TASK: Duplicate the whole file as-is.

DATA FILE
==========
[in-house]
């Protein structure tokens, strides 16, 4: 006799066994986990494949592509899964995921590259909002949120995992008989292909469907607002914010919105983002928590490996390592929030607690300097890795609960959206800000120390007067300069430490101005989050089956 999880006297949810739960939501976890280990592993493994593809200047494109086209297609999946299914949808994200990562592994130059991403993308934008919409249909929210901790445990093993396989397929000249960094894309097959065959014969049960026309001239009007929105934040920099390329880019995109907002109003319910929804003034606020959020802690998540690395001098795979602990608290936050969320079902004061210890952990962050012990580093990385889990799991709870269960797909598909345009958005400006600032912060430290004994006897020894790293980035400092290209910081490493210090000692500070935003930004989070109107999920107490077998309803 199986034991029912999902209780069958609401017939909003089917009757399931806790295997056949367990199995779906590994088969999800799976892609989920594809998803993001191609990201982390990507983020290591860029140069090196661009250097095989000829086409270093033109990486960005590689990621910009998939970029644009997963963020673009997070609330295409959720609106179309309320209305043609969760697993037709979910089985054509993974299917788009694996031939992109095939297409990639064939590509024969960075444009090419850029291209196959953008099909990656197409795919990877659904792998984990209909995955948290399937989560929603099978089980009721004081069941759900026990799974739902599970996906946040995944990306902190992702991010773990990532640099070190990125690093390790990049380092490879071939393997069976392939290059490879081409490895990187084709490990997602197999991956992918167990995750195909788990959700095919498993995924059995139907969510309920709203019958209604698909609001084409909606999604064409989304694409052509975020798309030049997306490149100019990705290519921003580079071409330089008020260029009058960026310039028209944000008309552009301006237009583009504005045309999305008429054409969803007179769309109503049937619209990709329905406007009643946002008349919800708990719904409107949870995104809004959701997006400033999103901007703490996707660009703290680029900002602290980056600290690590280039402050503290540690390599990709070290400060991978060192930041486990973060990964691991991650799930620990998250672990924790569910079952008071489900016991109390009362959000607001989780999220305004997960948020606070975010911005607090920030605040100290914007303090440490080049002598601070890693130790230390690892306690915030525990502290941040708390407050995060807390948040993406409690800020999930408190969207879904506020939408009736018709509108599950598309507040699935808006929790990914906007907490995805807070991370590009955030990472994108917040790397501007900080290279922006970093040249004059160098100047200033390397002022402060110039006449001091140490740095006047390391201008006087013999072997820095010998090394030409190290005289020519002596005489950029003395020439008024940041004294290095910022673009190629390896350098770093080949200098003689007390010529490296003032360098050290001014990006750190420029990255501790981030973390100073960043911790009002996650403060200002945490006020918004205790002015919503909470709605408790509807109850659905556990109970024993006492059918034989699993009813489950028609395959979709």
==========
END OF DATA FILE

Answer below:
[in-house]
């Protein structure tokens, strides 16, 4: 006799066994986990494949592509899964995921590259909002949120995992008989292909469907607002914010919105983002928590490996390592929030607690300097890795609960959206800000120390007067300069430490101005989050089956 999880006297949810739960939501976890280990592993493994593809200047494109086209297609999946299914949808994200990562592994130059991403993308934008919409249909929210901790445990093993396989397929000249960094894309097959065959014969049960026309001239009007929105934040920099390329880019995109907002109003319910929804003034606020959020802690998540690395001098795979602990608290936050969320079902004061210890952990962050012990580093990385889990799991709870269960797909598909345009958005400006600032912060430290004994006897020894790293980035400092290209910081490493210090000692500070935003930004989070109107999920107490077998309803 199986034991029912999902209780069958609401017939909003089917009757399931806790295997056949367990199995779906590994088969999800799976892609989920594809998803993001191609990201982390990507983020290591860029140069090196661009250097095989000829086409270093033109990486960005590689990621910009998939970029644009997963963020673009997070609330295409959720609106179309309320209305043609969760697993037709979910089985054509993974299917788009694996031939992109095939297409990639064939590509024969960075444009090419850029291209196959953008099909990656197409795919990877659904792998984990209909995955948290399937989560929603099978089980009721004081069941759900026990799974739902599970996906946040995944990306902190992702991010773990990532640099070190990125690093390790990049380092490879071939393997069976392939290059490879081409490895990187084709490990997602197999991956992918167990995750195909788990959700095919498993995924059995139907969510309920709203019958209604698909609001084409909606999604064409989304694409052509975020798309030049997306490149100019990705290519921003580079071409330089008020260029009058960026310039028209944000008309552009301006237009583009504005045309999305008429054409969803007179769309109503049937619209990709329905406007009643946002008349919800708990719904409107949870995104809004959701997006400033999103901007703490996707660009703290680029900002602290980056600290690590280039402050503290540690390599990709070290400060991978060192930041486990973060990964691991991650799930620990998250672990924790569910079952008071489900016991109390009362959000607001989780999220305004997960948020606070975010911005607090920030605040100290914007303090440490080049002598601070890693130790230390690892306690915030525990502290941040708390407050995060807390948040993406409690800020999930408190969207879904506020939408009736018709509108599950598309507040699935808006929790990914906007907490995805807070991370590009955030990472994108917040790397501007900080290279922006970093040249004059160098100047200033390397002022402060110039006449001091140490740095006047390391201008006087013999072997820095010998090394030409190290005289020519002596005489950029003395020439008024940041004294290095910022673009190629390896350098770093080949200098003689007390010529490296003032360098050290001014990006750190420029990255501790981030973390100073960043911790009002996650403060200002945490006020918004205790002015919503909470709605408790509807109850659905556990109970024993006492059918034989699993009813489950028609395959979709």